Although SonicWall expects Silver Partners to sell an average of $40,000 of its products per year and Gold Partners to sell about $100,000 a year, it won't expel partners from Medallion if they don't meet those volumes, Tippets said.

"Usually, these [channel programs are based entirely on volume. That just rewards the box pusher," he said. "We're really looking to help that guy who's beating the bushes and telling the customer he sold a Web server to last week not to forget about security."

SonicWall solution providers said the vendor is making the right move with Medallion. "It's definitely going to help us," said Joe Sykora, president and CEO of Inter Space Computers, Louisville, Ky. "This new program is going to standardize things so everyone is on the same playing field. There is an issue with e-tailers out there just moving boxes. We look to integrate solutions instead of just moving boxes."

What happens is that Inter Space and a customer agree on a price, but then the customer tells the solution provider he found the product cheaper on the Web, Sykora said.

Medallion should help reduce competition from e-distributors, which are "selling at absolutely the minimum price," said Mike Chaput, president and CEO of PCSNetworks, an Emeryville, Calif.-based solution provider.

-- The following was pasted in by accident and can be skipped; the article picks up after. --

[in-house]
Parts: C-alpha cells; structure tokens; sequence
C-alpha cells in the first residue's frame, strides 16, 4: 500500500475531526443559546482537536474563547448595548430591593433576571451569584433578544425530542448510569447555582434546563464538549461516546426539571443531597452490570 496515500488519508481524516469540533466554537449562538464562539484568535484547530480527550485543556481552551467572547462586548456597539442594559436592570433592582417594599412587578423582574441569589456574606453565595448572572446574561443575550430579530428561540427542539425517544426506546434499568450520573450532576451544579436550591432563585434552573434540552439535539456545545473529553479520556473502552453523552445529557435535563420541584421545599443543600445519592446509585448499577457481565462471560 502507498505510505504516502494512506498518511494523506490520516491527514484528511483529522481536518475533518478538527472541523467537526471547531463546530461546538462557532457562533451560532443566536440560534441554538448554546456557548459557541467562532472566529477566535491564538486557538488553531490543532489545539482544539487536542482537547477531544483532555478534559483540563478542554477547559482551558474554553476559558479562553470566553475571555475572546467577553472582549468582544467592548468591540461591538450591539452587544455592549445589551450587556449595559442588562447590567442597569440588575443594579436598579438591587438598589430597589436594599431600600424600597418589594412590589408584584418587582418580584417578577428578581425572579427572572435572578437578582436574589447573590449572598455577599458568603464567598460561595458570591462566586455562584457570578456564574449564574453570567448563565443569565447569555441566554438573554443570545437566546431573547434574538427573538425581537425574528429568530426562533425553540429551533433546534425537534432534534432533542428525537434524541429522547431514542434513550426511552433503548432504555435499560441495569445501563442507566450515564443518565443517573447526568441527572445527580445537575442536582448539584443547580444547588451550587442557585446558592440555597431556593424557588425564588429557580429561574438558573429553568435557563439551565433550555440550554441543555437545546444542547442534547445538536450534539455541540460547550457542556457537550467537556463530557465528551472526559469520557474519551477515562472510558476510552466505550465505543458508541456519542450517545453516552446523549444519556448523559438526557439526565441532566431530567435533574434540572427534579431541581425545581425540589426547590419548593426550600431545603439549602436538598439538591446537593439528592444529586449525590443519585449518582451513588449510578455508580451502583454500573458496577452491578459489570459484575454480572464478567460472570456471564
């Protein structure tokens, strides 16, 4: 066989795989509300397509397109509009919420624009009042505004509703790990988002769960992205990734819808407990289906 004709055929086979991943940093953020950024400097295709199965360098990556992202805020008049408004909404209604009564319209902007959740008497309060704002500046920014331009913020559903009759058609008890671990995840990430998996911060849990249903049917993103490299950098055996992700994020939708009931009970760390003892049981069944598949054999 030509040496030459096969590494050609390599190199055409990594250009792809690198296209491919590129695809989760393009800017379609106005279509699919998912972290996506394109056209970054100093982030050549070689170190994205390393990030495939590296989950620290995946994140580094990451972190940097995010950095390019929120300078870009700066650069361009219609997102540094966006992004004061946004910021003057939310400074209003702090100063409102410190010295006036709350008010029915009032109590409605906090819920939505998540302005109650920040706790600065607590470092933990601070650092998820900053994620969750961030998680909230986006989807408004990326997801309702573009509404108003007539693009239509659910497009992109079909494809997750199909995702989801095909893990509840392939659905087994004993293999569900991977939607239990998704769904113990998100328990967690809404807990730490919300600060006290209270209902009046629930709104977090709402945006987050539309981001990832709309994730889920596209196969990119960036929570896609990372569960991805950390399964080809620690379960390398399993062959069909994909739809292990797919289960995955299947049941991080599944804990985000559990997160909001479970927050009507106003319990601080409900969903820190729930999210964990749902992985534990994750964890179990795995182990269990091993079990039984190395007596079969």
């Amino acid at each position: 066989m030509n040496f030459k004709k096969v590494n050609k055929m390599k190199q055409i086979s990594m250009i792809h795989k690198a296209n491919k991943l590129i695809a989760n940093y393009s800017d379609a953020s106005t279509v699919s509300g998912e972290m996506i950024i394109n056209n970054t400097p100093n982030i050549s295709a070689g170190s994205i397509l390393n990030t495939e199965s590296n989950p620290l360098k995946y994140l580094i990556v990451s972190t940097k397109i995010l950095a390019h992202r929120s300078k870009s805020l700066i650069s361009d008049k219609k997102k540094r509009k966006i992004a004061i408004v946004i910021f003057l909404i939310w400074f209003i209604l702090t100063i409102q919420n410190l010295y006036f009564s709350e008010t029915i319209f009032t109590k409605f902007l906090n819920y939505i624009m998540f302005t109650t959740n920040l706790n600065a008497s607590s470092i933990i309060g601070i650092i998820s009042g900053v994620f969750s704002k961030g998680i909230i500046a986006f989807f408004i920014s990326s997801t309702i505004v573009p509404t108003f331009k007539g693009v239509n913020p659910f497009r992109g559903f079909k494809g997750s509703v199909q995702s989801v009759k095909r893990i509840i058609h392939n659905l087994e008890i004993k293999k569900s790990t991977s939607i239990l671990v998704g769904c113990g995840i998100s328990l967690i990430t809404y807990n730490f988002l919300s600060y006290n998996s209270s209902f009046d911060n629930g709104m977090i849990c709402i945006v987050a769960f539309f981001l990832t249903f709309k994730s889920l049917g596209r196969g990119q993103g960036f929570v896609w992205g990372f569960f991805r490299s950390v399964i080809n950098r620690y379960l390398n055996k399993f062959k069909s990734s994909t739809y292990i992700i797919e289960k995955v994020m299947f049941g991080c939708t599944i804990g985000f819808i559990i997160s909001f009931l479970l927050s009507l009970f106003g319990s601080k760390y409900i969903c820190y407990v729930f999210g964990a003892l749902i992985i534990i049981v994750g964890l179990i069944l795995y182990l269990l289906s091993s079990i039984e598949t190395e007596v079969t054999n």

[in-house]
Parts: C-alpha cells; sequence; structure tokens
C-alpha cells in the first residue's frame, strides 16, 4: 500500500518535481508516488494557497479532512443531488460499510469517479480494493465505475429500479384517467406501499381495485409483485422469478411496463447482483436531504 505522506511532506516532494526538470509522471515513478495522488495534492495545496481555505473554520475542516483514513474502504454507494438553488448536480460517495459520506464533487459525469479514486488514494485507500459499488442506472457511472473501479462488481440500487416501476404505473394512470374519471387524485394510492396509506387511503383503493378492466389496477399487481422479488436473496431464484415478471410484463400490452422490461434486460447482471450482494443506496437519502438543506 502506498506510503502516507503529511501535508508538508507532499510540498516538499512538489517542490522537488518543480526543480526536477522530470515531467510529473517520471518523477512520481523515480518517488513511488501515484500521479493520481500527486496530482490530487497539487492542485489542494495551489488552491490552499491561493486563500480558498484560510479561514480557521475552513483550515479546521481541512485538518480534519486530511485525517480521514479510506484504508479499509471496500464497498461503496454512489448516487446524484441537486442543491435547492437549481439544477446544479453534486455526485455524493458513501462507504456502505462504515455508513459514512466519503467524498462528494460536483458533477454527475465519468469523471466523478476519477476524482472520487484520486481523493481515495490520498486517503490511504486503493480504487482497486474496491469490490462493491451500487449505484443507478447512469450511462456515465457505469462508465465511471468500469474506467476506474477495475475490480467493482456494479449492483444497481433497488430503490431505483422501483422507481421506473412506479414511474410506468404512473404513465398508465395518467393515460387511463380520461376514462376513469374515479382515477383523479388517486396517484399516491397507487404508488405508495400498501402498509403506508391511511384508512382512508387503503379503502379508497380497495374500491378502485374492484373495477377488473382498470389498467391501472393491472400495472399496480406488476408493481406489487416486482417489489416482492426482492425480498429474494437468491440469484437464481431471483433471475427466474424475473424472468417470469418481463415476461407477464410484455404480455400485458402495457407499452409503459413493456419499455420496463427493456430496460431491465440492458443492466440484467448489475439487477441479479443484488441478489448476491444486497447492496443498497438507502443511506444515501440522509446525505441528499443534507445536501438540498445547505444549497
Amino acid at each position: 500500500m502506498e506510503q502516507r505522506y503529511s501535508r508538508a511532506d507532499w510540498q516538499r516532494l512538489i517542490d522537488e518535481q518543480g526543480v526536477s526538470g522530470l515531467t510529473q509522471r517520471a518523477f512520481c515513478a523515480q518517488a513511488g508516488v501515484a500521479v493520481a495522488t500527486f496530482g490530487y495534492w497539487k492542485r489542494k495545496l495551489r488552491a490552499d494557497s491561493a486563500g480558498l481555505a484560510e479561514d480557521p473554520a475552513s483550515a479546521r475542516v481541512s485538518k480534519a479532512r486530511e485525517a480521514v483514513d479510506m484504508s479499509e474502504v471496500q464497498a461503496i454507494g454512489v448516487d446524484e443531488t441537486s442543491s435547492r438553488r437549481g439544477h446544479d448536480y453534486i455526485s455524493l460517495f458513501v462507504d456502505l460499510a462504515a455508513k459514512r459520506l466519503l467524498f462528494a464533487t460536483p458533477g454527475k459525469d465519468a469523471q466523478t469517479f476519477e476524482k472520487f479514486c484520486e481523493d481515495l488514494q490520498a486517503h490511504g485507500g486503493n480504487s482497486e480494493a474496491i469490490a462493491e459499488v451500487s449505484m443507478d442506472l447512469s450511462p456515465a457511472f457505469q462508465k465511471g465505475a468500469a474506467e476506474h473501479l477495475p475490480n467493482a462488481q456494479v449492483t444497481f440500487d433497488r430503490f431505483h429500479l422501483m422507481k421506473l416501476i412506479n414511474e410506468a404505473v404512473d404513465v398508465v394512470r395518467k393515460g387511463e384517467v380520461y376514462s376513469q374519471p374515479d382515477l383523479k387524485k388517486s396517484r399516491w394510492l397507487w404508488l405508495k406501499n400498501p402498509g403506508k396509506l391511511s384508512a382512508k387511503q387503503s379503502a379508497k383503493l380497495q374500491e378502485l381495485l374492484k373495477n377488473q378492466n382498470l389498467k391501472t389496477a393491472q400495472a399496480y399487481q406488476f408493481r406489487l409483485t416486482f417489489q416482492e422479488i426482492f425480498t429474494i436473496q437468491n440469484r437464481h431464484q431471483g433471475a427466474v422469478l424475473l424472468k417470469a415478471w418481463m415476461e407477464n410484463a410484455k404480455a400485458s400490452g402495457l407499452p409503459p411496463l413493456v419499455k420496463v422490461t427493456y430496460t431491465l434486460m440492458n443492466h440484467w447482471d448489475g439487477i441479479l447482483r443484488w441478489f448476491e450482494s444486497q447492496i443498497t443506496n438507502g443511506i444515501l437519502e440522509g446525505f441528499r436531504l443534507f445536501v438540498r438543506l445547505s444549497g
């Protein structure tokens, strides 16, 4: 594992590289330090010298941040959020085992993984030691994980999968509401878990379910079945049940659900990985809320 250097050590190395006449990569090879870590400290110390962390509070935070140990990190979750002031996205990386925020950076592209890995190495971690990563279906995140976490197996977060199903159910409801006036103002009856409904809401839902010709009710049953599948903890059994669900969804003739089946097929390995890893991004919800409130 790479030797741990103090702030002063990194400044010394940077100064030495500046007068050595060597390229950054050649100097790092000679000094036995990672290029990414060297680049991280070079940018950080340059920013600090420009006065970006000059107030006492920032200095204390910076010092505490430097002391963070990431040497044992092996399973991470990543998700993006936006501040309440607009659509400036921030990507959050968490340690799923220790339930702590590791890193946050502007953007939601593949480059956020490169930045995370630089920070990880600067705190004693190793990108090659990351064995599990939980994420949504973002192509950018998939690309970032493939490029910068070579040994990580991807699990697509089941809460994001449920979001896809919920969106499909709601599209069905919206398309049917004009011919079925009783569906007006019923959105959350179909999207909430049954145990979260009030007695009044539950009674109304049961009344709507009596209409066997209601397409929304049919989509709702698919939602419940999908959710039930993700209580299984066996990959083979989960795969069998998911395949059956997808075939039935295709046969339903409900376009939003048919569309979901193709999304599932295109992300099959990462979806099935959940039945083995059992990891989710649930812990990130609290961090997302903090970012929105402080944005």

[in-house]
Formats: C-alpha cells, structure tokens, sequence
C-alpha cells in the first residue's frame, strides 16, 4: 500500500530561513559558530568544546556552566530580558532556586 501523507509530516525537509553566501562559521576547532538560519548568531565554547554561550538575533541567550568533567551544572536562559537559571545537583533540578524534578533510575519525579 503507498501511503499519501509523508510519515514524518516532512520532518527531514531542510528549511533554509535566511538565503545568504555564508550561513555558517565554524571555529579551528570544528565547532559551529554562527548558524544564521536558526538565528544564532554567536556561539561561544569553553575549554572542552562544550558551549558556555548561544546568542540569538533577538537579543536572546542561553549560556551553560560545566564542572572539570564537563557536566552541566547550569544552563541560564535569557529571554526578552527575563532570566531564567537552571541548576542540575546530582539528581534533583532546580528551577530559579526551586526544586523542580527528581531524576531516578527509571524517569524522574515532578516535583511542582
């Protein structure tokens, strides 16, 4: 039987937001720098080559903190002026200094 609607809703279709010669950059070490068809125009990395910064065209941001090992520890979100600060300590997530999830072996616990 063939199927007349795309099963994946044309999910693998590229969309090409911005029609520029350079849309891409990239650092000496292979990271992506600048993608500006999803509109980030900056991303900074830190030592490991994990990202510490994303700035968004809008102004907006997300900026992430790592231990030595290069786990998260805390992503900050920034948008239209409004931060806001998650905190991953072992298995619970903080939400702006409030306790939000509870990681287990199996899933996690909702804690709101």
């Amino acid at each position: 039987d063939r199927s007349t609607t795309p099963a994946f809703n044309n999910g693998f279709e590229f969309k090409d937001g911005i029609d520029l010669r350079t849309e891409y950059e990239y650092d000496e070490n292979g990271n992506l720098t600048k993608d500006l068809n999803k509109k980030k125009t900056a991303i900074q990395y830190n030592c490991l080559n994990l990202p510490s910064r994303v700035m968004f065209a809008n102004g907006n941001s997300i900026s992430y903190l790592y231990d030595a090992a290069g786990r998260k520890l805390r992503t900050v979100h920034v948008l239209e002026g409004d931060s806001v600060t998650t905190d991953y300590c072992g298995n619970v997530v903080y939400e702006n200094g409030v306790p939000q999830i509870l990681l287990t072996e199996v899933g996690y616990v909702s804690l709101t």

"[The e-distributors are not so much driving demand. They're not out talking to customers," Chaput said. "What SonicWall is trying to do, from a margin perspective, is control that. So those partners who don't have SonicWall certified [staff or aren't actively prospecting for customers will have a higher buy price for the product," he added.

SonicWall has addressed the issue of online competition, said Justin Fetsch, account manager at Applied Communications of Minnesota, Spring Park, Minn.

"They've always asked us who our biggest competitors are. We've always said the dot-coms," Fetsch said. "They're offering [products cheaper than I can because they can have 200 [units on their shelf."

>> As it revises its channel program, SonicWall faces competition from NetScreen and Check Point.


Lately, SonicWall has been going in the same direction as other vendors: focusing on selling solutions, not just moving products, said Todd Barrett, network sales manager at CPU Sales and Service, Waltham, Mass. "Everyone's starting to recognize that you can't have the shotgun approach and get anywhere," Barrett said. "[Medallion will cut out some of the price choppers and reward those who are committed."